Many plaintiffs will face higher taxes on lawsuit settlements under the recently passed tax reform law. Some will be taxed on their gross recoveries, with no deduction for attorney fees even if their lawyer takes 40% off the top. In a $100,000 case, that means paying tax on $100,000, even if $40,000 goes to the lawyer. The new law should generally not impact qualified personal physical injury cases, where the entire recovery is tax-free. It also should generally not impact plaintiffs who bring claims against their employers. They are still allowed an above the line deduction for legal fees (although there are new wrinkles in sexual harassment cases).
- From a website for the invasion of privacy or defamation.
- From a stockbroker or financial adviser for bad investment advice. unless you can capitalize your legal fees.
- From your ex-spouse for claims related to your divorce or children.
- From a neighbor for trespassing, encroachment, etc.
- From the police for wrongful arrest or imprisonment.
- From anyone for intentional infliction of emotional distress.
- From your insurance company for bad faith.
- From your tax adviser for bad tax advice.
- From your lawyer for legal malpractice.
- From a truck driver who injures you if you recover punitive damages.
The list of lawsuits where this will be a problem seems almost endless. The new tax law wiped away miscellaneous itemized deductions and deductions for investment expenses. But part of the tax problem is historical. In 2005, the U.S. Supreme Court held that plaintiffs must generally recognize gross income equal to 100% of their recoveries. even if their lawyers take a share. See Commissioner v. Banks, 543 U.S. 426 (2005). That means plaintiffs must try to deduct fees paid to their lawyers. Fortunately, Congress enacted an above the line deduction for employment claims and certain whistleblower claims. For employment and some whistleblower claims, this deduction remains in the law, so those claimants will pay tax only on their net recoveries.
Yet plaintiffs in employment claims that involve sexual harassment face new tax problems. The new law denies tax deductions for legal fees and settlement payments in sexual harassment or abuse cases if there is a nondisclosure agreement. Virtually all settlement agreements include confidentiality or non-disclosure provisions. Even legal fees paid by the plaintiff in a confidential sexual harassment settlement are evidently covered. Congress probably intended only to deny defendant tax deductions. But even plaintiffs may have to worry about tax write-offs in sexual harassment cases after Harvey Weinstein.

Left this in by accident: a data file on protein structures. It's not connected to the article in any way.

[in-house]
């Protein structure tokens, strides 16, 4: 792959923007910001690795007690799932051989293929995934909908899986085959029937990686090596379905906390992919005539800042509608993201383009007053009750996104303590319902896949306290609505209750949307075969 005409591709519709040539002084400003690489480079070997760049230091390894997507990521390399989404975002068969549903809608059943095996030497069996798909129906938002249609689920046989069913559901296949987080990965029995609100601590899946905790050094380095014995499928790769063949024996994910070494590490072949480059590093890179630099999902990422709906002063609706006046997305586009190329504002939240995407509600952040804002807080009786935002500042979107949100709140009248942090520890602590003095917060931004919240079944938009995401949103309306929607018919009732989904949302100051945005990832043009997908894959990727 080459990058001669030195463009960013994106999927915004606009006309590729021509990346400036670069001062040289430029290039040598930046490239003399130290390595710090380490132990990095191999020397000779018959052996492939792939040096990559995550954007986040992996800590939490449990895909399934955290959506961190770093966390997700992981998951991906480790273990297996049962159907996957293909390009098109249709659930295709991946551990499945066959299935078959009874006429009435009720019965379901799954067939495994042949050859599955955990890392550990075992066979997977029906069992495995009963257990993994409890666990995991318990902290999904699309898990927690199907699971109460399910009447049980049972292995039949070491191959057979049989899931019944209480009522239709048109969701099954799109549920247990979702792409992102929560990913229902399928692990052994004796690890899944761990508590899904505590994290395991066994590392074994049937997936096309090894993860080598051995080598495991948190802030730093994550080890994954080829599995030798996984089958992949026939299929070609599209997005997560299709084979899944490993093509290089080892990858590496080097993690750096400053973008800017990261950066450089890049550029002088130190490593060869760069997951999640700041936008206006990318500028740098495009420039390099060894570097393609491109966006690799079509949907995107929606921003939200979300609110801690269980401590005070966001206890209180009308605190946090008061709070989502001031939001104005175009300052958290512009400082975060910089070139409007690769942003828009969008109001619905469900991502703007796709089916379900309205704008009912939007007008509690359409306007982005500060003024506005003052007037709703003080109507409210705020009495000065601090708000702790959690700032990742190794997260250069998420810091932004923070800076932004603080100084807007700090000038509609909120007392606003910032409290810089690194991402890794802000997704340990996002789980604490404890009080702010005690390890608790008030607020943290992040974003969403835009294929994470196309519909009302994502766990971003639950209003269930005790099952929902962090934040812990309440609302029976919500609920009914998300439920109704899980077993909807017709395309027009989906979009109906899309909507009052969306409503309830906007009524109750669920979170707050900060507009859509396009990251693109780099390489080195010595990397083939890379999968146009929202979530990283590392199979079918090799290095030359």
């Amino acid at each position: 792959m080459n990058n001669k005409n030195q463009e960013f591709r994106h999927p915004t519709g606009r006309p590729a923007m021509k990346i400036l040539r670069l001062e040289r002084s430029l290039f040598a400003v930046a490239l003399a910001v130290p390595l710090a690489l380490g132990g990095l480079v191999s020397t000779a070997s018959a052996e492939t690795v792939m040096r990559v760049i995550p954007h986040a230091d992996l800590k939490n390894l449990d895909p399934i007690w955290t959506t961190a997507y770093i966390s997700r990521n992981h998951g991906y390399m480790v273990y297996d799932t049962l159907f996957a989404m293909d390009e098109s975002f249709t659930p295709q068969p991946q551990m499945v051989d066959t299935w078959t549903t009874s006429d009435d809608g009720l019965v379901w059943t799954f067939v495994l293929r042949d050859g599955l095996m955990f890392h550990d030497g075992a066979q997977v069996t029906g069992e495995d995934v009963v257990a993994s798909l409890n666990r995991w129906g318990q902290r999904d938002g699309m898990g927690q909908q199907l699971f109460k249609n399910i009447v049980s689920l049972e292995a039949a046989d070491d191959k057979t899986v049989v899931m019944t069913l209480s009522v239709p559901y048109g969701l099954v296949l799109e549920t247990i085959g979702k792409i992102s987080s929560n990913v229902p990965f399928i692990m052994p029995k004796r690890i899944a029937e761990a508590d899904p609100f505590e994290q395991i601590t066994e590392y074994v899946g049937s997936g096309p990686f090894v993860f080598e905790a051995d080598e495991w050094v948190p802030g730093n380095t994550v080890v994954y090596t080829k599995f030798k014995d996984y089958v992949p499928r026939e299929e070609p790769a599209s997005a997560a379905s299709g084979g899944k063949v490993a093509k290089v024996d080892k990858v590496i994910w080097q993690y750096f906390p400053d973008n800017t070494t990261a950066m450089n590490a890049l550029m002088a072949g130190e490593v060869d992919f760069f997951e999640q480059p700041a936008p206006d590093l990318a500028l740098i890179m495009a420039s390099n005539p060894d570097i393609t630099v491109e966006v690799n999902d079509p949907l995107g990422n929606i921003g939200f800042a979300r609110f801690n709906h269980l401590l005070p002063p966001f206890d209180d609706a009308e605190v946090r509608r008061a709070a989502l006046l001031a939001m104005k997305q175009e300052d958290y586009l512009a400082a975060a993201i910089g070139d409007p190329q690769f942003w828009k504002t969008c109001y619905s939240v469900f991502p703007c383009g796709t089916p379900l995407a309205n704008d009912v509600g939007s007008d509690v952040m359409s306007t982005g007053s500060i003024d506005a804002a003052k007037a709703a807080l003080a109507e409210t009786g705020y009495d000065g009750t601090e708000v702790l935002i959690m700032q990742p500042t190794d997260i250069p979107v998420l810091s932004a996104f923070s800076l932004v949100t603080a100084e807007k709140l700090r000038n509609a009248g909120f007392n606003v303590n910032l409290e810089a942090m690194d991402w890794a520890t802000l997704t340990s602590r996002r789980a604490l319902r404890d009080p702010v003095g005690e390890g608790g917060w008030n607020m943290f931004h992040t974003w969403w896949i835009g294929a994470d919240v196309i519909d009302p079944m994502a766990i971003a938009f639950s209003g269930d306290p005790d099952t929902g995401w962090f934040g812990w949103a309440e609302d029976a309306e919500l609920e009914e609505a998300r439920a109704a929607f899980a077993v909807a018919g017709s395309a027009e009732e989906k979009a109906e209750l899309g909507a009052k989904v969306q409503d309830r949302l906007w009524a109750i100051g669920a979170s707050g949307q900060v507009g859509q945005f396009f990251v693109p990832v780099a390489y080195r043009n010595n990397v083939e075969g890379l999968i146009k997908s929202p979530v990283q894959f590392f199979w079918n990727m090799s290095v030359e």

Up until now, even if you did not qualify to deduct your legal fees above the line, you could deduct them below the line. A below the line (miscellaneous itemized) deduction was more limited but was still a deduction. Now, there is no below the line deduction for legal fees. Do two checks (one to the lawyer, one to plaintiff) obviate the income to plaintiff? Not according to Banks. IRS Form 1099 regulations generally require defendants to issue a Form 1099 to the plaintiff for the full settlement, even if part of the money is paid to the plaintiff’s lawyer.
One possible way of deducting legal fees could be a business expense if the plaintiff is in business, and the lawsuit relates to it. Some may claim that the lawsuit itself is a business, but in the past, that tax argument usually failed. There will also be new efforts to explore potential exceptions to the Supreme Court’s 2005 holding in Banks. The Supreme Court laid down the general rule that plaintiffs have gross income on contingent legal fees. But general rules have exceptions, and the Court alluded to some in which this general 100% gross income rule might not apply.
For example, the court awarded fees, statutory fees, or a partnership between lawyer and client divide the proceeds are all worth discussing. But tax advice early–before the case settles and the settlement agreement is signed–are going to be essential. For many, no tax deduction for legal fees will come as a bizarre and unpleasant surprise after the fact. Plaintiffs who have some advance warning and advice may go to new lengths to try to avoid the lawyer’s share being income to them or to somehow deduct it. Few plaintiffs receiving a $100,000 recovery will think it is fair to pay taxes on the full amount when legal fees consumed a third or more.
Add higher contingent fees, high case costs, and bigger recoveries, and the tax problems get even more pronounced. Contingent fee lawyers may try to help plaintiffs where they can. Plaintiffs paying taxes on their gross recoveries–even on the share earned by contingent fee lawyers–is a new tax problem plaintiffs will need time to try to plan around. For those who can’t somehow avoid the tax, it could impact whether cases settle and if they do, at what amount.